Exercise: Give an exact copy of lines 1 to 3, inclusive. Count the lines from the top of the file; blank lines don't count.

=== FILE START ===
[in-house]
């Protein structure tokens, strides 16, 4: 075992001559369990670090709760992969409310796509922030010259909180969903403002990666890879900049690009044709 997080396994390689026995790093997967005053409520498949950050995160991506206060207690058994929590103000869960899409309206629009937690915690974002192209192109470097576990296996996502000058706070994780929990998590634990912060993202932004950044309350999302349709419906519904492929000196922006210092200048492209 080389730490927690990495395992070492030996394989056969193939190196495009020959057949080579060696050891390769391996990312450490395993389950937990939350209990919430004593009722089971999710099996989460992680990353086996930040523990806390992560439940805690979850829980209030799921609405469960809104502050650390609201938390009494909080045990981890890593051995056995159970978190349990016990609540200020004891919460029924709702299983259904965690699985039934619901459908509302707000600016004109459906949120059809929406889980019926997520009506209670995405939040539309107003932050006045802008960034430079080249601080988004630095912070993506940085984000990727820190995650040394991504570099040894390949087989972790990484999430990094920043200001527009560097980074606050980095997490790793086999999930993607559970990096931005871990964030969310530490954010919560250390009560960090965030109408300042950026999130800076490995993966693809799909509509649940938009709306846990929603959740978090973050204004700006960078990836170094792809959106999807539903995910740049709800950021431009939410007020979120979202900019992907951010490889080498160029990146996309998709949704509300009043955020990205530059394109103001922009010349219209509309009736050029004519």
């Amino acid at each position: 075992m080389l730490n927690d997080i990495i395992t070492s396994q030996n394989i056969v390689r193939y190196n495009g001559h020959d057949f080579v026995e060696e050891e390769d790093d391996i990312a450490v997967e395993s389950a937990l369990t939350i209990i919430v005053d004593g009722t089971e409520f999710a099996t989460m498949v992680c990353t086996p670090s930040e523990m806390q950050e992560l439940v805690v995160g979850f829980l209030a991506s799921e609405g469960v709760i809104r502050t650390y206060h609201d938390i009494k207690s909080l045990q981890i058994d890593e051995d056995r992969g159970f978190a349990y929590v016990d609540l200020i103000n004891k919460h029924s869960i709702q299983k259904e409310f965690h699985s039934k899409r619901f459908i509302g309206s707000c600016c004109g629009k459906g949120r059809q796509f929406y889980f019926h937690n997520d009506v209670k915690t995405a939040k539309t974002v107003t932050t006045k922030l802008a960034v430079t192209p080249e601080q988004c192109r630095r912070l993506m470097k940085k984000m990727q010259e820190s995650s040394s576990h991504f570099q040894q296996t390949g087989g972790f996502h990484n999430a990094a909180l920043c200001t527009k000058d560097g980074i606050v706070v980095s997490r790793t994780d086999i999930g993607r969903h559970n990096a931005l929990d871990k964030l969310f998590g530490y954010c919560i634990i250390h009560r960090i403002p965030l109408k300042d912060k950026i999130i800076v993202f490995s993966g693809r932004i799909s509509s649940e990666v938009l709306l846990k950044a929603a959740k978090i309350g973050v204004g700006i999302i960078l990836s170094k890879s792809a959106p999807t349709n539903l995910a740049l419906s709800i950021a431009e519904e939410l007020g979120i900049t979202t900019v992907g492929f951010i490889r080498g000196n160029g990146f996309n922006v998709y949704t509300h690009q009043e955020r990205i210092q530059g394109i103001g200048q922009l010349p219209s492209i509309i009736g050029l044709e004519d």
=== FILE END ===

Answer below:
[in-house]
């Protein structure tokens, strides 16, 4: 075992001559369990670090709760992969409310796509922030010259909180969903403002990666890879900049690009044709 997080396994390689026995790093997967005053409520498949950050995160991506206060207690058994929590103000869960899409309206629009937690915690974002192209192109470097576990296996996502000058706070994780929990998590634990912060993202932004950044309350999302349709419906519904492929000196922006210092200048492209 080389730490927690990495395992070492030996394989056969193939190196495009020959057949080579060696050891390769391996990312450490395993389950937990939350209990919430004593009722089971999710099996989460992680990353086996930040523990806390992560439940805690979850829980209030799921609405469960809104502050650390609201938390009494909080045990981890890593051995056995159970978190349990016990609540200020004891919460029924709702299983259904965690699985039934619901459908509302707000600016004109459906949120059809929406889980019926997520009506209670995405939040539309107003932050006045802008960034430079080249601080988004630095912070993506940085984000990727820190995650040394991504570099040894390949087989972790990484999430990094920043200001527009560097980074606050980095997490790793086999999930993607559970990096931005871990964030969310530490954010919560250390009560960090965030109408300042950026999130800076490995993966693809799909509509649940938009709306846990929603959740978090973050204004700006960078990836170094792809959106999807539903995910740049709800950021431009939410007020979120979202900019992907951010490889080498160029990146996309998709949704509300009043955020990205530059394109103001922009010349219209509309009736050029004519």
């Amino acid at each position: 075992m080389l730490n927690d997080i990495i395992t070492s396994q030996n394989i056969v390689r193939y190196n495009g001559h020959d057949f080579v026995e060696e050891e390769d790093d391996i990312a450490v997967e395993s389950a937990l369990t939350i209990i919430v005053d004593g009722t089971e409520f999710a099996t989460m498949v992680c990353t086996p670090s930040e523990m806390q950050e992560l439940v805690v995160g979850f829980l209030a991506s799921e609405g469960v709760i809104r502050t650390y206060h609201d938390i009494k207690s909080l045990q981890i058994d890593e051995d056995r992969g159970f978190a349990y929590v016990d609540l200020i103000n004891k919460h029924s869960i709702q299983k259904e409310f965690h699985s039934k899409r619901f459908i509302g309206s707000c600016c004109g629009k459906g949120r059809q796509f929406y889980f019926h937690n997520d009506v209670k915690t995405a939040k539309t974002v107003t932050t006045k922030l802008a960034v430079t192209p080249e601080q988004c192109r630095r912070l993506m470097k940085k984000m990727q010259e820190s995650s040394s576990h991504f570099q040894q296996t390949g087989g972790f996502h990484n999430a990094a909180l920043c200001t527009k000058d560097g980074i606050v706070v980095s997490r790793t994780d086999i999930g993607r969903h559970n990096a931005l929990d871990k964030l969310f998590g530490y954010c919560i634990i250390h009560r960090i403002p965030l109408k300042d912060k950026i999130i800076v993202f490995s993966g693809r932004i799909s509509s649940e990666v938009l709306l846990k950044a929603a959740k978090i309350g973050v204004g700006i999302i960078l990836s170094k890879s792809a959106p999807t349709n539903l995910a740049l419906s709800i950021a431009e519904e939410l007020g979120i900049t979202t900019v992907g492929f951010i490889r080498g000196n160029g990146f996309n922006v998709y949704t509300h690009q009043e955020r990205i210092q530059g394109i103001g200048q922009l010349p219209s492209i509309i009736g050029l044709e004519d």